The worst-performing ETFs all have one big thing in common

Key Points
  • Crude oil is the common string between the six worst-performing large non-leveraged U.S.-listed ETFs.
  • The worst-performing of these funds year to date is the VanEck Vectors Oil Services ETF.
  • Crude oil prices have fallen more than 8 percent this year.
Time to play for an oil turnaround?

Out of all the large non-leveraged U.S.-listed exchange-traded funds, the six worst-performing are all closely tied to oil prices.

This may come as no surprise, as crude oil has declined more than 8 percent so far this year. But some strategists see further downside for the commodity, which could take these funds lower still.

The worst-performing large non-leveraged exchange-traded fund, the VanEck Vectors Oil Services ETF (OIH), has fallen nearly 18 percent so far this year. Behind that is the S&P Oil & Gas Exploration & Production ETF (XOP), which has declined over 15 percent year to date. The sixth-worst performer is the popular XLE fund, which has fallen 10 percent year to date and is composed largely of energy giants Exxon, Chevron and Shlumberger.

The energy sector will likely continue its underperformance relative to the S&P 500, said Ari Wald, Oppenheimer head of technical analysis.

The sector on an absolute basis appears to be in the process of bottoming out, he said, "but we're going to see this very choppy trading maybe over the coming months, the coming quarter, even the coming years. And I think in the process, the energy sector is going to underperform versus a rising S&P 500, and that equities as a whole will do better than the energy sector."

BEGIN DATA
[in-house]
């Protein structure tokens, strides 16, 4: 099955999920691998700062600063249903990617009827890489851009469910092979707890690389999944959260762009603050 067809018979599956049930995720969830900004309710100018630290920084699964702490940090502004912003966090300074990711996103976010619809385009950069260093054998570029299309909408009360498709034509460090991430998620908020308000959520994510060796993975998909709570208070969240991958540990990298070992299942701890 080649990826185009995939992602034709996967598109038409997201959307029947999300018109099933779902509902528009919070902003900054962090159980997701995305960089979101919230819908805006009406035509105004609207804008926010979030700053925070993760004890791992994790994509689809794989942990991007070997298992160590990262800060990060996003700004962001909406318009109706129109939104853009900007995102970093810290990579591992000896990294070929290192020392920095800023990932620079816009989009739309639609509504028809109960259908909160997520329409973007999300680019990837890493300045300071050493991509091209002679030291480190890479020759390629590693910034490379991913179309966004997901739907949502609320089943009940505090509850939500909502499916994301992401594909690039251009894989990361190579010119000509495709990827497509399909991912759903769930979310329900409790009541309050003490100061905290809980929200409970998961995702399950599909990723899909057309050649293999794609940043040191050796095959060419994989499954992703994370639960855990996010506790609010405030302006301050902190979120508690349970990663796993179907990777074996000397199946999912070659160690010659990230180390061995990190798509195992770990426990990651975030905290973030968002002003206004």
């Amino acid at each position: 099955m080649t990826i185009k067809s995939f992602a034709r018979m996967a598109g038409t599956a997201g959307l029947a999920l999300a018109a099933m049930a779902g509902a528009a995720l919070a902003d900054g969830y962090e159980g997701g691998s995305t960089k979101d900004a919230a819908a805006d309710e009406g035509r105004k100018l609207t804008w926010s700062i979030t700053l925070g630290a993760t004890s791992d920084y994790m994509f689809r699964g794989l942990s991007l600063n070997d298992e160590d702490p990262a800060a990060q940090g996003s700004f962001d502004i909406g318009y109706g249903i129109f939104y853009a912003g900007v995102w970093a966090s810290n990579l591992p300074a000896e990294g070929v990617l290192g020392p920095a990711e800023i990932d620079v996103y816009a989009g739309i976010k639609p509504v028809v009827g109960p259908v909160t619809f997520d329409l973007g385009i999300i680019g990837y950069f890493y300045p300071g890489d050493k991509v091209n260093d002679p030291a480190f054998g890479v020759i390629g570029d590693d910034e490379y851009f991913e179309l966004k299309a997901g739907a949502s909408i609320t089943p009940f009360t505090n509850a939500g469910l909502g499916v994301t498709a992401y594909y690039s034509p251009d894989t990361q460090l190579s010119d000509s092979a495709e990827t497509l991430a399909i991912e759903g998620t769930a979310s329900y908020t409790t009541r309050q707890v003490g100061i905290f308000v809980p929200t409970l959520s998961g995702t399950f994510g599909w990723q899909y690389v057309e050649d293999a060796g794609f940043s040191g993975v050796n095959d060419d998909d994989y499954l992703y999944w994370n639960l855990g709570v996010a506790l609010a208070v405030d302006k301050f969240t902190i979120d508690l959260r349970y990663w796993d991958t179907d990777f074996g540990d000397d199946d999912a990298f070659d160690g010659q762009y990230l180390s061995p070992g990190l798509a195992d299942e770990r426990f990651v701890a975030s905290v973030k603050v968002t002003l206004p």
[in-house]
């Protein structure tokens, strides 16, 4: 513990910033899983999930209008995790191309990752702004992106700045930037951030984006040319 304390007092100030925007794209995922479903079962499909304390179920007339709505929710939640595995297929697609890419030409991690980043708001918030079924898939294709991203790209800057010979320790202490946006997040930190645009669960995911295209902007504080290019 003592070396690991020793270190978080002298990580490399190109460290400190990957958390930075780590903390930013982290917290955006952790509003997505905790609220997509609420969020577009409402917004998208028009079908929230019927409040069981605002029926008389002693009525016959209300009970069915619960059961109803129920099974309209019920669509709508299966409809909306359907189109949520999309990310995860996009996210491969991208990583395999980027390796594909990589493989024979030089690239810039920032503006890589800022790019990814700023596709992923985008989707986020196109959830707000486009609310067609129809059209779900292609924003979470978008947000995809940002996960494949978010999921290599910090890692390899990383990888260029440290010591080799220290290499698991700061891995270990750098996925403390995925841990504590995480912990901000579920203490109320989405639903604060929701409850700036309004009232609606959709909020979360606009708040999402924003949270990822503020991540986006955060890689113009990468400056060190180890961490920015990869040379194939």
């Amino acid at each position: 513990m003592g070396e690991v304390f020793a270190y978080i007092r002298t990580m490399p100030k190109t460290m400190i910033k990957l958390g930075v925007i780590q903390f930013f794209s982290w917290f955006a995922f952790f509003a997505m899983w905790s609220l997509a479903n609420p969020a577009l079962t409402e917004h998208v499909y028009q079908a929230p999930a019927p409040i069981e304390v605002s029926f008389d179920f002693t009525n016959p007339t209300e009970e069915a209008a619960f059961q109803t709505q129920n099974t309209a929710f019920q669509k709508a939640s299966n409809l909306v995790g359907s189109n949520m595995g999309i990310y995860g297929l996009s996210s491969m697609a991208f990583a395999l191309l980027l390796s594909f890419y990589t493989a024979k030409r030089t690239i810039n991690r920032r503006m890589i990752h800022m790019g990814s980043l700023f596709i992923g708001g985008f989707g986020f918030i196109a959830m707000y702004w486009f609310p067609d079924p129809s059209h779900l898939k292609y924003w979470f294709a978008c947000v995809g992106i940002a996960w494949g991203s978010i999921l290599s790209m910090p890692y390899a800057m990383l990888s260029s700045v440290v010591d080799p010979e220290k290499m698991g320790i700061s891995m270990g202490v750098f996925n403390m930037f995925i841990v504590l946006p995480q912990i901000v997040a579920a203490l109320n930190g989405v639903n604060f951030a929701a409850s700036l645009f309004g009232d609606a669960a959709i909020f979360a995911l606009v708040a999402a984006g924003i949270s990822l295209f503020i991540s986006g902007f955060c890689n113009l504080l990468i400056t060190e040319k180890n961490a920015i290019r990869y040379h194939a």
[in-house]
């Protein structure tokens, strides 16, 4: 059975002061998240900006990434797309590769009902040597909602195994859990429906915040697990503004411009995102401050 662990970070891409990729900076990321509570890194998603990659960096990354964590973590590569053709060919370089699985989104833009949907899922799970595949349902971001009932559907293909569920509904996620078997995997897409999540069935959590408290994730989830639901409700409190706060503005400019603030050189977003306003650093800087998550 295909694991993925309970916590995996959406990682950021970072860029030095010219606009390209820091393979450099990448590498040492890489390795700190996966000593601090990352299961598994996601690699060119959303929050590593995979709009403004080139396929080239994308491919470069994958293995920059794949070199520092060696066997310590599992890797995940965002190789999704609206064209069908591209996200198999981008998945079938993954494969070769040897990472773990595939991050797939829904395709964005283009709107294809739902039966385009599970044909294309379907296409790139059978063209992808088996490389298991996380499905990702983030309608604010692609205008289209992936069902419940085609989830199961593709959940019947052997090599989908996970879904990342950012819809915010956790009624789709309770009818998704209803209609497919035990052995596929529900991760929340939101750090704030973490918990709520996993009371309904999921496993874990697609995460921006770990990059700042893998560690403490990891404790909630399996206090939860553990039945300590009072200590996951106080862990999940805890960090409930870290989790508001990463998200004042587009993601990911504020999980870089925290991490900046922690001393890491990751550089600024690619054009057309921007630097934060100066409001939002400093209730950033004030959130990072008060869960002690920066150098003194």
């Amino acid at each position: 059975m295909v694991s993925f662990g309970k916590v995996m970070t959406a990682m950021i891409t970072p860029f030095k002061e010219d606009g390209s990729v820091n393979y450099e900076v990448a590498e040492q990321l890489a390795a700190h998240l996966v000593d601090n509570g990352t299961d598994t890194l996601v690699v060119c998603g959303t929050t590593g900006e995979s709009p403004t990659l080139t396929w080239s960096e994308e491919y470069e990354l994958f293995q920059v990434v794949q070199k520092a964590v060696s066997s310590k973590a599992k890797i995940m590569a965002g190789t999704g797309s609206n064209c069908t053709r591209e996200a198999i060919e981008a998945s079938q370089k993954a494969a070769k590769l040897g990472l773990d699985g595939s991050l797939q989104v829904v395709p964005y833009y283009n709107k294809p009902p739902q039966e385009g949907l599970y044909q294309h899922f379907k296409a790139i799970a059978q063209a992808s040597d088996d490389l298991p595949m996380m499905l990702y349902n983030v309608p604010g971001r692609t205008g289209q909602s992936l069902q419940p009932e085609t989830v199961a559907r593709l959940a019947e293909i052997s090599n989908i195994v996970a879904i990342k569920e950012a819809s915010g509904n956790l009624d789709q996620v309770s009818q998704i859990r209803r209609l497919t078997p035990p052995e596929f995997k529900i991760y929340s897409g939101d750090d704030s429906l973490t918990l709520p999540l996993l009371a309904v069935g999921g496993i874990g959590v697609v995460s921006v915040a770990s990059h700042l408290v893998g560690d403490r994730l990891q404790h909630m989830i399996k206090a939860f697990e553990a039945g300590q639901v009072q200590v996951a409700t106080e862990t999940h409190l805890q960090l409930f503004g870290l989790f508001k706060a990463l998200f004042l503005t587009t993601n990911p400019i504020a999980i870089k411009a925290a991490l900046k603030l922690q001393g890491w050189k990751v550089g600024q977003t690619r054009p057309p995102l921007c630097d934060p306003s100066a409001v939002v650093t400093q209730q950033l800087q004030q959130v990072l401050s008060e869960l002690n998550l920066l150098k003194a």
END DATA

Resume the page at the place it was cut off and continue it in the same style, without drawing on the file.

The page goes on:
Examining a chart of the sector relative to the broader market, the trend has recently fallen below year-long support, and its underperformance may accelerate.

Shale producers coming online in the U.S. and rising rig counts give Gina Sanchez, Chantico Global CEO, pause about oil prices and equities to which they are closely tethered.

"We're going into the driving season, and so generally, supply usually tends to go down in May, June, July and August. However, the problem is the OPEC nations tend not to stick to their deals," she said.

Even as oil has caught a bid this week as Russia and Saudi Arabia reached an agreement to extend output cuts through next March, Sanchez said the cuts are not as solid as the oil bulls would hope.

"If you look at it, Saudi Arabia is over 100 percent of the compliance, and everybody else is kind of cheating a little," she said. "And that's the story with OPEC — supplies just aren't coming down."

The bigger problem for oil is in the United States, however, where oil production has boomed. U.S. shale production is set to rise for the sixth straight month in June, sending production to its highest level since May 2015, according to a recent Energy Information Administration report.